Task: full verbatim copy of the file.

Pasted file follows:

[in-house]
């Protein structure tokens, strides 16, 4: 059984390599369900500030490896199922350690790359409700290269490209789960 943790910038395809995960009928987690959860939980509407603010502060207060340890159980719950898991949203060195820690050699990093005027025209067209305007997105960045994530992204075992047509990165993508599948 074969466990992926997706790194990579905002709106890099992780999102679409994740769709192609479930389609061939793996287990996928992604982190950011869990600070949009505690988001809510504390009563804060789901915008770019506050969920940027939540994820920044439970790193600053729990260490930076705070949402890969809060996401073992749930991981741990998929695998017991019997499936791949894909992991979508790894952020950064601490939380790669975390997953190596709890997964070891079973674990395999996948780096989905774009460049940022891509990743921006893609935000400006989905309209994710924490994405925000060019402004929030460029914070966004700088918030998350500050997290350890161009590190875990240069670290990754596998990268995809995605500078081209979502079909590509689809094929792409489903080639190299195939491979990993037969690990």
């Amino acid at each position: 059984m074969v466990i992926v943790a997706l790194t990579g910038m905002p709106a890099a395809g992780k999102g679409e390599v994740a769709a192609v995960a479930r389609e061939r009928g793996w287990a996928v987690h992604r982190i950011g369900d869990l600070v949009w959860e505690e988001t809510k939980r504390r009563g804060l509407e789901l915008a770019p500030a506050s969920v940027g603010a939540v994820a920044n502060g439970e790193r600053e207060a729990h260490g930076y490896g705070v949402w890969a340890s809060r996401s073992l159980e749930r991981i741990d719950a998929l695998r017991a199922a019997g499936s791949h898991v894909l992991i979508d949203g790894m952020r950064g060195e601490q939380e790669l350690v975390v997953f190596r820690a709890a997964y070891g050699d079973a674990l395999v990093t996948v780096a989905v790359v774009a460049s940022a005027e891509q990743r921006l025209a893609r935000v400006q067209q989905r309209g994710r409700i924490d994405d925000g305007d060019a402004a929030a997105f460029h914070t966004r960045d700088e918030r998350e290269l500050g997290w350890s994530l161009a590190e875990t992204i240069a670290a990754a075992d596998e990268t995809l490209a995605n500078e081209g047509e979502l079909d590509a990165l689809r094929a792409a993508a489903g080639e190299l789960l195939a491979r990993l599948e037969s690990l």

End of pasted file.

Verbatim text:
[in-house]
């Protein structure tokens, strides 16, 4: 059984390599369900500030490896199922350690790359409700290269490209789960 943790910038395809995960009928987690959860939980509407603010502060207060340890159980719950898991949203060195820690050699990093005027025209067209305007997105960045994530992204075992047509990165993508599948 074969466990992926997706790194990579905002709106890099992780999102679409994740769709192609479930389609061939793996287990996928992604982190950011869990600070949009505690988001809510504390009563804060789901915008770019506050969920940027939540994820920044439970790193600053729990260490930076705070949402890969809060996401073992749930991981741990998929695998017991019997499936791949894909992991979508790894952020950064601490939380790669975390997953190596709890997964070891079973674990395999996948780096989905774009460049940022891509990743921006893609935000400006989905309209994710924490994405925000060019402004929030460029914070966004700088918030998350500050997290350890161009590190875990240069670290990754596998990268995809995605500078081209979502079909590509689809094929792409489903080639190299195939491979990993037969690990």
């Amino acid at each position: 059984m074969v466990i992926v943790a997706l790194t990579g910038m905002p709106a890099a395809g992780k999102g679409e390599v994740a769709a192609v995960a479930r389609e061939r009928g793996w287990a996928v987690h992604r982190i950011g369900d869990l600070v949009w959860e505690e988001t809510k939980r504390r009563g804060l509407e789901l915008a770019p500030a506050s969920v940027g603010a939540v994820a920044n502060g439970e790193r600053e207060a729990h260490g930076y490896g705070v949402w890969a340890s809060r996401s073992l159980e749930r991981i741990d719950a998929l695998r017991a199922a019997g499936s791949h898991v894909l992991i979508d949203g790894m952020r950064g060195e601490q939380e790669l350690v975390v997953f190596r820690a709890a997964y070891g050699d079973a674990l395999v990093t996948v780096a989905v790359v774009a460049s940022a005027e891509q990743r921006l025209a893609r935000v400006q067209q989905r309209g994710r409700i924490d994405d925000g305007d060019a402004a929030a997105f460029h914070t966004r960045d700088e918030r998350e290269l500050g997290w350890s994530l161009a590190e875990t992204i240069a670290a990754a075992d596998e990268t995809l490209a995605n500078e081209g047509e979502l079909d590509a990165l689809r094929a792409a993508a489903g080639e190299l789960l195939a491979r990993l599948e037969s690990l």